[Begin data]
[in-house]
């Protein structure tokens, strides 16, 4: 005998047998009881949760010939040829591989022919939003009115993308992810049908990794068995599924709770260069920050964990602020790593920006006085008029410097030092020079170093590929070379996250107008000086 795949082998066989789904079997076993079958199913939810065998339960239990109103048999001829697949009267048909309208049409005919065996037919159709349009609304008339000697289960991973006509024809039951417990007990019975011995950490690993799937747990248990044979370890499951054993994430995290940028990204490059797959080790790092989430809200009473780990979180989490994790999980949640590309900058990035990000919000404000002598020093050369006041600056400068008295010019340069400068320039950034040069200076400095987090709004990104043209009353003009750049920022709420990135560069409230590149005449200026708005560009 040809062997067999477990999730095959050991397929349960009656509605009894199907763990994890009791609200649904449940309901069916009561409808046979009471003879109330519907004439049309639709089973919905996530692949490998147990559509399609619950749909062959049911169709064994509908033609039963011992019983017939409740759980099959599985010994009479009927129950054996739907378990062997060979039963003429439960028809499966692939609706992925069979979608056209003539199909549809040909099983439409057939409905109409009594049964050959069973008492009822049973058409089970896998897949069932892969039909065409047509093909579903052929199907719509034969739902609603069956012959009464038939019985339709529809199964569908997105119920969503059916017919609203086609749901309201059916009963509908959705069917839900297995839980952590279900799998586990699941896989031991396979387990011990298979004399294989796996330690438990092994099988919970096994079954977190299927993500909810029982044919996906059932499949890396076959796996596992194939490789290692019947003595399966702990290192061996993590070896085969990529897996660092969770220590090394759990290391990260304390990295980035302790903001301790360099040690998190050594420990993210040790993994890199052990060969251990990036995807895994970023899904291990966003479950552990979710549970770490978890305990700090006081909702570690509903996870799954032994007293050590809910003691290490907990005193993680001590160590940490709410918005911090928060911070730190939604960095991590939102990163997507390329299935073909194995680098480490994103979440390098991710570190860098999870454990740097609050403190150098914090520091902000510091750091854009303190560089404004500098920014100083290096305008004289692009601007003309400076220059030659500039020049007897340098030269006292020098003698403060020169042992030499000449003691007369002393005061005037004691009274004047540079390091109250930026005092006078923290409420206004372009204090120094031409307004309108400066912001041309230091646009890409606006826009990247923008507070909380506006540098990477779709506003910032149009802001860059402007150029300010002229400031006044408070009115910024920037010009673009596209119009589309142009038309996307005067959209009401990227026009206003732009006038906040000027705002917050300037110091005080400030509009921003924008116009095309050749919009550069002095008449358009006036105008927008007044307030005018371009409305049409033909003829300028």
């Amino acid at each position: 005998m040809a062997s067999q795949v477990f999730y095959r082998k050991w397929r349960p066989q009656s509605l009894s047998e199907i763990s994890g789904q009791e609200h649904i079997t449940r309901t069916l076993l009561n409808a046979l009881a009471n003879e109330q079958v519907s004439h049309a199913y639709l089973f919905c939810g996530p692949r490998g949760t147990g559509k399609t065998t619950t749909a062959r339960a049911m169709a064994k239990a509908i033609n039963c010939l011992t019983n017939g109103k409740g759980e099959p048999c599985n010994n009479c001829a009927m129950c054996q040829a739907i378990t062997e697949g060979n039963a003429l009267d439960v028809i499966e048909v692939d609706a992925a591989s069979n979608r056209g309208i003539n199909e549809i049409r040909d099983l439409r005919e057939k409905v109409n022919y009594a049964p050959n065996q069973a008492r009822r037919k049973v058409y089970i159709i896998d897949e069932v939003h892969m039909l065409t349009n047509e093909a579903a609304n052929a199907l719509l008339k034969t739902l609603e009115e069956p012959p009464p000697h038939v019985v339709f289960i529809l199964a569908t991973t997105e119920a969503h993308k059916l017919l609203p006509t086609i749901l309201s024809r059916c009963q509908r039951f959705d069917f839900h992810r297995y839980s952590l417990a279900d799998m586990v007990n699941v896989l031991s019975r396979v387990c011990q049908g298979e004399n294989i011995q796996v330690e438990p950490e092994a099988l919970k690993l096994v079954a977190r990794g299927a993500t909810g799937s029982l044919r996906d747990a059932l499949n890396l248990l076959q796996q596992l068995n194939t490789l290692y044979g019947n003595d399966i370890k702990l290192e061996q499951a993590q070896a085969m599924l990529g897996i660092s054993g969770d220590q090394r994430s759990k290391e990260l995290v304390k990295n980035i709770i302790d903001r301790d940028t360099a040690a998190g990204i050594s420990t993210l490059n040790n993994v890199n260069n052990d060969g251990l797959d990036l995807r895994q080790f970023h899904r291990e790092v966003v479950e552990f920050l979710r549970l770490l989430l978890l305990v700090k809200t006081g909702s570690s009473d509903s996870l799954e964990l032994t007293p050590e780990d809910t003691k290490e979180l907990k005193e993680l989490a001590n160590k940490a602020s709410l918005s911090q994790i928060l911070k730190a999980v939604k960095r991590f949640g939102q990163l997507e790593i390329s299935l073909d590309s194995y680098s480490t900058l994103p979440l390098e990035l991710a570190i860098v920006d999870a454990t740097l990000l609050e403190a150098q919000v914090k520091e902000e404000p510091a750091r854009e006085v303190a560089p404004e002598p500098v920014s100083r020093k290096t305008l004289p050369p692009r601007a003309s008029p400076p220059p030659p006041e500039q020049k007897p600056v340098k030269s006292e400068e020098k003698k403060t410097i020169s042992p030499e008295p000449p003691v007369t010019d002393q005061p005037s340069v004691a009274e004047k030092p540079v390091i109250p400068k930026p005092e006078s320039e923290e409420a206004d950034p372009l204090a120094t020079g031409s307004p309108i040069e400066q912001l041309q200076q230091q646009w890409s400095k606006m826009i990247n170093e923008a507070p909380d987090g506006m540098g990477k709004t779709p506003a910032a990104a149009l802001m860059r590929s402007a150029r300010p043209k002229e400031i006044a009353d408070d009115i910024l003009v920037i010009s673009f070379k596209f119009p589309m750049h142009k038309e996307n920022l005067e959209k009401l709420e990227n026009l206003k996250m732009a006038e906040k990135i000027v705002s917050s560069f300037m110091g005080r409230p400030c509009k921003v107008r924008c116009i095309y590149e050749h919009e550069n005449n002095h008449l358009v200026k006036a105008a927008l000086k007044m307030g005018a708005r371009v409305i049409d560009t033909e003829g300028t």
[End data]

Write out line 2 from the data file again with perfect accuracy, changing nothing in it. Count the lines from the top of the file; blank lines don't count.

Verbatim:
């Protein structure tokens, strides 16, 4: 005998047998009881949760010939040829591989022919939003009115993308992810049908990794068995599924709770260069920050964990602020790593920006006085008029410097030092020079170093590929070379996250107008000086 795949082998066989789904079997076993079958199913939810065998339960239990109103048999001829697949009267048909309208049409005919065996037919159709349009609304008339000697289960991973006509024809039951417990007990019975011995950490690993799937747990248990044979370890499951054993994430995290940028990204490059797959080790790092989430809200009473780990979180989490994790999980949640590309900058990035990000919000404000002598020093050369006041600056400068008295010019340069400068320039950034040069200076400095987090709004990104043209009353003009750049920022709420990135560069409230590149005449200026708005560009 040809062997067999477990999730095959050991397929349960009656509605009894199907763990994890009791609200649904449940309901069916009561409808046979009471003879109330519907004439049309639709089973919905996530692949490998147990559509399609619950749909062959049911169709064994509908033609039963011992019983017939409740759980099959599985010994009479009927129950054996739907378990062997060979039963003429439960028809499966692939609706992925069979979608056209003539199909549809040909099983439409057939409905109409009594049964050959069973008492009822049973058409089970896998897949069932892969039909065409047509093909579903052929199907719509034969739902609603069956012959009464038939019985339709529809199964569908997105119920969503059916017919609203086609749901309201059916009963509908959705069917839900297995839980952590279900799998586990699941896989031991396979387990011990298979004399294989796996330690438990092994099988919970096994079954977190299927993500909810029982044919996906059932499949890396076959796996596992194939490789290692019947003595399966702990290192061996993590070896085969990529897996660092969770220590090394759990290391990260304390990295980035302790903001301790360099040690998190050594420990993210040790993994890199052990060969251990990036995807895994970023899904291990966003479950552990979710549970770490978890305990700090006081909702570690509903996870799954032994007293050590809910003691290490907990005193993680001590160590940490709410918005911090928060911070730190939604960095991590939102990163997507390329299935073909194995680098480490994103979440390098991710570190860098999870454990740097609050403190150098914090520091902000510091750091854009303190560089404004500098920014100083290096305008004289692009601007003309400076220059030659500039020049007897340098030269006292020098003698403060020169042992030499000449003691007369002393005061005037004691009274004047540079390091109250930026005092006078923290409420206004372009204090120094031409307004309108400066912001041309230091646009890409606006826009990247923008507070909380506006540098990477779709506003910032149009802001860059402007150029300010002229400031006044408070009115910024920037010009673009596209119009589309142009038309996307005067959209009401990227026009206003732009006038906040000027705002917050300037110091005080400030509009921003924008116009095309050749919009550069002095008449358009006036105008927008007044307030005018371009409305049409033909003829300028």